Arts Integration Is About Balance

Arts Integration is about Balance Photo Credit: Danerzz via Flickr, CCL 2013

Back when I was teaching at Ashley River Creative Arts Elementary School, it was quite common for other educators to visit our school and observe our arts-based curriculum. We hosted visitors from other US states as well as various countries around the world. Our principal always encouraged us to “proceed as normal” when observers walked into our classrooms. Most of the time the circumstances worked well for them to see some arts integration, but every now and then I’d be doing something “normal” like reading a book or giving a math test. On those occasions, my visitors looked a little disappointed. I think sometimes people walk into an arts-integrated school and expect the children to be wearing face paint and dancing through the halls.

Not so much. The daily reality of an arts-based school is not usually so theatrical.

I have talked before about the dual focus nature of Arts Integrated learning experiences. Today I want to explain the concept of “shifting weight” and “balance” that happens over the course of a week or two in an arts integrated classroom.

I’ll start with the take-away idea and then explain: In the “regular” arts-integrated classroom, some days will be more “content heavy” and other days will be more “arts heavy,” ultimately resulting in learning experiences that demonstrate a perfect balance between the two.

Here’s what I mean:

For a lesson to be a legit “arts integrated” lesson, there need to be worthwhile goals set for both the academic content and the art form.   Students should learn important information about both areas.  Here’s what a week in a 2nd grade classroom might look like:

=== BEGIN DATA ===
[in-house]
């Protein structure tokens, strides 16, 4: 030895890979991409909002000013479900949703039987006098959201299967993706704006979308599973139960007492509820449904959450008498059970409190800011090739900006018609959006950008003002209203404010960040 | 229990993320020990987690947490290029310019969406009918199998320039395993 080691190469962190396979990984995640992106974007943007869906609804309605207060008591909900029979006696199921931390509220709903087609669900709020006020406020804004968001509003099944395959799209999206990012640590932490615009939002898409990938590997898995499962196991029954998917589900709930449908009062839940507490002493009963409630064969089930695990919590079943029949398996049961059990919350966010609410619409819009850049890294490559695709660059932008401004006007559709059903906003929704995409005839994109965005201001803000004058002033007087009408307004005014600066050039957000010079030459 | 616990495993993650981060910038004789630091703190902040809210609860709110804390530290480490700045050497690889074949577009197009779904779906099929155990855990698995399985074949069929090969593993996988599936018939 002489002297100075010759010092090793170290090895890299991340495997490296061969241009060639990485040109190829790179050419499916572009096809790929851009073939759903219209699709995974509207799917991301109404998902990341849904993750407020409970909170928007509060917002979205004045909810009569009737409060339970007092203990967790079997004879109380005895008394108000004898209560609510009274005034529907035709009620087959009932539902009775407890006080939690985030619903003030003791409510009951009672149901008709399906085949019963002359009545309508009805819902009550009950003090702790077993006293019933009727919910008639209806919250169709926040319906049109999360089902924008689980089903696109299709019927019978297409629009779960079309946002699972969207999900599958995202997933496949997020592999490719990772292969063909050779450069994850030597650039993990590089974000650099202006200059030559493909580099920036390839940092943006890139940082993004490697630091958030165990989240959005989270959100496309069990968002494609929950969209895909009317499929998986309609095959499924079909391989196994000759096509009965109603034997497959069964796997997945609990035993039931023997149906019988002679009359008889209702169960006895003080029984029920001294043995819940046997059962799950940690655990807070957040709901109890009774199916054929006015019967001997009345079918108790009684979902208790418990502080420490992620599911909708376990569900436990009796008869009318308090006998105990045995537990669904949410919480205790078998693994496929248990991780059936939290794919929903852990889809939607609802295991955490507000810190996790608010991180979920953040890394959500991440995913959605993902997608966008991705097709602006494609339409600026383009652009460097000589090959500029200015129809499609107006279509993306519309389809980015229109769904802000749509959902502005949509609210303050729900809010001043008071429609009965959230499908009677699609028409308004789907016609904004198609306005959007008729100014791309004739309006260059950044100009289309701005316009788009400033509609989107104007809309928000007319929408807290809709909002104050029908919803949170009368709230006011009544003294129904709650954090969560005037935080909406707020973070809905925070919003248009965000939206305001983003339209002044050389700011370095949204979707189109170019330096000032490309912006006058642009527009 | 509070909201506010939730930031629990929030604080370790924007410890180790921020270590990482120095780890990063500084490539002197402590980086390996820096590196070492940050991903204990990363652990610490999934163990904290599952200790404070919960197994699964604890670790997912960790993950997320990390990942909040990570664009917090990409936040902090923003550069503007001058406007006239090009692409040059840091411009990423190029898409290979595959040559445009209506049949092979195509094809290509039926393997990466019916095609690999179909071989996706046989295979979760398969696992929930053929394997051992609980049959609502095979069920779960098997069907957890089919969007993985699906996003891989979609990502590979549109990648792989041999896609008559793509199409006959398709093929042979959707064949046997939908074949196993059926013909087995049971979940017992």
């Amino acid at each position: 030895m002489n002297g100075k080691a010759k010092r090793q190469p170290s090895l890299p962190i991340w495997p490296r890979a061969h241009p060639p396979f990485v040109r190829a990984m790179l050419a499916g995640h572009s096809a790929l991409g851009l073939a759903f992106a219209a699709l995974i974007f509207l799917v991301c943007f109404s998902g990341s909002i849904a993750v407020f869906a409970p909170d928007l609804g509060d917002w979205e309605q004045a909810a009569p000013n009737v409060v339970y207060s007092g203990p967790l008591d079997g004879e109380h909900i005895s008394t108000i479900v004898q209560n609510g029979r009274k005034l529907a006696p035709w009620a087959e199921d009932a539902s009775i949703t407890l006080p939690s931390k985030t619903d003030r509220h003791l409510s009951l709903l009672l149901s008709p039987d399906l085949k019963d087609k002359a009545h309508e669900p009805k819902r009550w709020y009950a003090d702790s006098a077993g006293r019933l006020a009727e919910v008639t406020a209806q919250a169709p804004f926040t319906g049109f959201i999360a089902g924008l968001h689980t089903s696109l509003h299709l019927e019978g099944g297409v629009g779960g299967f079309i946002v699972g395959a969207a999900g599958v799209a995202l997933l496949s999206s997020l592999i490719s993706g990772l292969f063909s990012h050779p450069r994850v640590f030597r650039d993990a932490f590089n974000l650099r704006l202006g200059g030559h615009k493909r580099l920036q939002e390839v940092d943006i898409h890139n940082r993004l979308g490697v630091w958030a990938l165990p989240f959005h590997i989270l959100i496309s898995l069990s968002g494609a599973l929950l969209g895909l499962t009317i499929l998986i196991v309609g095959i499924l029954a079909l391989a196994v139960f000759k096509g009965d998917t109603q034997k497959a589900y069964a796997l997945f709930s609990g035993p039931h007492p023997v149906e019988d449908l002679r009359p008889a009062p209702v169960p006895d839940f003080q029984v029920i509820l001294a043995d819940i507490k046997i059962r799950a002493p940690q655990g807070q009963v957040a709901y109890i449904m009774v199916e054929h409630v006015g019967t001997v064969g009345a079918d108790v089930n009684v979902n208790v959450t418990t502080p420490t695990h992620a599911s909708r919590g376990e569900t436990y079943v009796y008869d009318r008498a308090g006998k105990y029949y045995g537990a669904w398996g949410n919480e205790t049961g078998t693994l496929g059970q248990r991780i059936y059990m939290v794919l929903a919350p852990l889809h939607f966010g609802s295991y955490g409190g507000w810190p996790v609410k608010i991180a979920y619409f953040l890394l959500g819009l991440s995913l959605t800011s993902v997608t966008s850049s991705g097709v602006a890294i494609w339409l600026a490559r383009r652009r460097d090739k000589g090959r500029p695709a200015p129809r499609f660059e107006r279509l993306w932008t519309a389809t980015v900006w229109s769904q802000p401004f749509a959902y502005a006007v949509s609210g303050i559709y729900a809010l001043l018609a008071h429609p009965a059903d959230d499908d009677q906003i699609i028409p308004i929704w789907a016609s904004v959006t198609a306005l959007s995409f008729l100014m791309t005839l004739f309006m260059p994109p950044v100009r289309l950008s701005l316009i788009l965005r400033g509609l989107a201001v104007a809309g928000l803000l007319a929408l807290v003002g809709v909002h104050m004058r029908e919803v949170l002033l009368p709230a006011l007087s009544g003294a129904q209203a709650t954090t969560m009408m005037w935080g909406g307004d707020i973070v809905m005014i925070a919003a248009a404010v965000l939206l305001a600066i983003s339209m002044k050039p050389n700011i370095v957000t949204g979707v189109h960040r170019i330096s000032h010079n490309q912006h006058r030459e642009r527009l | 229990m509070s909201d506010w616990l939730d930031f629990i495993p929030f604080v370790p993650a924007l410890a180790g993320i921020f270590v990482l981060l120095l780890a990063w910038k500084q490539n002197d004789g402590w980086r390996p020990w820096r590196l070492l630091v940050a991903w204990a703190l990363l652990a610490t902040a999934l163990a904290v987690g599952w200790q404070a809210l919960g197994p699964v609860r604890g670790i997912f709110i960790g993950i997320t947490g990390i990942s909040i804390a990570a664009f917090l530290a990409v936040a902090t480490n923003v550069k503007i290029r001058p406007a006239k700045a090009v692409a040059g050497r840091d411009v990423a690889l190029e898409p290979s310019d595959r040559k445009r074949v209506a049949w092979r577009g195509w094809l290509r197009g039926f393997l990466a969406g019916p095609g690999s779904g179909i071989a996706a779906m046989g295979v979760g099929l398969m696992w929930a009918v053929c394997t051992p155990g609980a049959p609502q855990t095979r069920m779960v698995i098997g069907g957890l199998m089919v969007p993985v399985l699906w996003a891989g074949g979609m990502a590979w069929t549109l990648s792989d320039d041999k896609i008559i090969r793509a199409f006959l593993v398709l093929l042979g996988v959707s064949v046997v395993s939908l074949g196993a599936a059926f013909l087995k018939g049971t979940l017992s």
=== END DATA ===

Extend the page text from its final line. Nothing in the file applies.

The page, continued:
MondayMain Emphasis on Language Arts. The teacher reads a story aloud and models how to select the “important” parts for a retelling. Students have guided practice time to work on identifying the main events of a story with teacher support.

TuesdayMain Emphasis on Drama. The teacher models how to use facial expressions and body language to communicate ideas without words. She also builds in procedures for creating dramatic scenes cooperatively in small groups. She leads students through several drama games that build these skills.

WednesdayEmphasis on Language Arts with minor emphasis on Drama. The teacher puts students in small groups and gives each group a familiar (previously read) text. The students reread the text together and choose one important event from the story. They create a dramatic tableau that shows the event and perform it for the class. The other students guess which part of the story is being shared and the teacher maps the events that were shown. The lesson concludes as the teacher and students “fill in the blanks” from the story by identifying any important events that weren’t shared. The teacher also provides feedback regarding dramatic skills.

Thursday – Balanced emphasis- The teacher puts students into new small groups and assigns each group its own text. (The text has been previously read in class and is typed without pictures so that students don’t have pictorial clues.) The students 1) Read the text 2) Identify the main events 3) Create dramatic tableaux that “tell” the story by recreating the main events. The teacher reminds students that she is watching for strong facial expression and body language.

FridayEmphasis on Drama with assessment of Language Arts understanding. Students rehearse their tableaux one final time and then perform for the rest of the class. The teacher notes which groups were able to identify the main events as well as which drama skills have been mastered and which ones need further practice.

During this week of drama integrated with language arts, a pop-in visitor might observe something seemingly mundane (students reading books together) or something seemingly unrelated to academics (students playing drama games.) It’s when the pieces are put together that the complete picture shines through. That’s when true “integration” is achieved- in the moment of balance. However, you can’t get there without putting the pieces into place.

It’s an important point because sometimes teachers (in their eagerness to integrate the arts) try to jump right to the last part- the “balanced” lesson- without first laying the foundation of academic and artistic knowledge. You can’t get to “Friday” without first doing the work of “Monday through Thursday.”

Does that make sense? Have you ever experienced the “shifting weight” and “balanced” nature of arts integration?


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